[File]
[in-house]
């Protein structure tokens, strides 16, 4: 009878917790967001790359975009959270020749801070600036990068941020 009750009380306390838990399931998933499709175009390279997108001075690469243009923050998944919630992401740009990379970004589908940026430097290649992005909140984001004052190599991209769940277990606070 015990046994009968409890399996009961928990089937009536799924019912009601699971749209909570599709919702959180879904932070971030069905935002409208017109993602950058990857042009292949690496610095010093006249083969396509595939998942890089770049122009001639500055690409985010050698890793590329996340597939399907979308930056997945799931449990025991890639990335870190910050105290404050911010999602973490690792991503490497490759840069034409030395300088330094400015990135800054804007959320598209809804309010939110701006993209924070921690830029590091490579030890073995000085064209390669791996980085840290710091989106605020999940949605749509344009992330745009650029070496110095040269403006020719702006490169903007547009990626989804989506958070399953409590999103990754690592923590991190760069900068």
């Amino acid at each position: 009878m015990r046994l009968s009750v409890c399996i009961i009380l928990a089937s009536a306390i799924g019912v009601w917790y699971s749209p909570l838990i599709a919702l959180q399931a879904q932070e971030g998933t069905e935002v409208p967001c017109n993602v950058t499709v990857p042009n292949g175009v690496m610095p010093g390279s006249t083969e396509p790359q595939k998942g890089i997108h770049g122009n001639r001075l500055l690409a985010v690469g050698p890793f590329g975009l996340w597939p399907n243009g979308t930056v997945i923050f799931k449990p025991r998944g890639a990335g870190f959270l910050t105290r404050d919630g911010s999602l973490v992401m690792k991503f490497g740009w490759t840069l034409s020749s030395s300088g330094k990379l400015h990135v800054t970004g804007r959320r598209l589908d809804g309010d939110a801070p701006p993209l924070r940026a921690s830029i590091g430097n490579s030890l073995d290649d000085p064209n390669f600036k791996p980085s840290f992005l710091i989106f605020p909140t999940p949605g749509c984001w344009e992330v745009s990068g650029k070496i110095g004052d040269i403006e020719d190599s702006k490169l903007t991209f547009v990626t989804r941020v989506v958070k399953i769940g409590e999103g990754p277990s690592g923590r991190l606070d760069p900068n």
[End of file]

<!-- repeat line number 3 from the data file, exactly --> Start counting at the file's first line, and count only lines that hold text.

């Amino acid at each position: 009878m015990r046994l009968s009750v409890c399996i009961i009380l928990a089937s009536a306390i799924g019912v009601w917790y699971s749209p909570l838990i599709a919702l959180q399931a879904q932070e971030g998933t069905e935002v409208p967001c017109n993602v950058t499709v990857p042009n292949g175009v690496m610095p010093g390279s006249t083969e396509p790359q595939k998942g890089i997108h770049g122009n001639r001075l500055l690409a985010v690469g050698p890793f590329g975009l996340w597939p399907n243009g979308t930056v997945i923050f799931k449990p025991r998944g890639a990335g870190f959270l910050t105290r404050d919630g911010s999602l973490v992401m690792k991503f490497g740009w490759t840069l034409s020749s030395s300088g330094k990379l400015h990135v800054t970004g804007r959320r598209l589908d809804g309010d939110a801070p701006p993209l924070r940026a921690s830029i590091g430097n490579s030890l073995d290649d000085p064209n390669f600036k791996p980085s840290f992005l710091i989106f605020p909140t999940p949605g749509c984001w344009e992330v745009s990068g650029k070496i110095g004052d040269i403006e020719d190599s702006k490169l903007t991209f547009v990626t989804r941020v989506v958070k399953i769940g409590e999103g990754p277990s690592g923590r991190l606070d760069p900068n």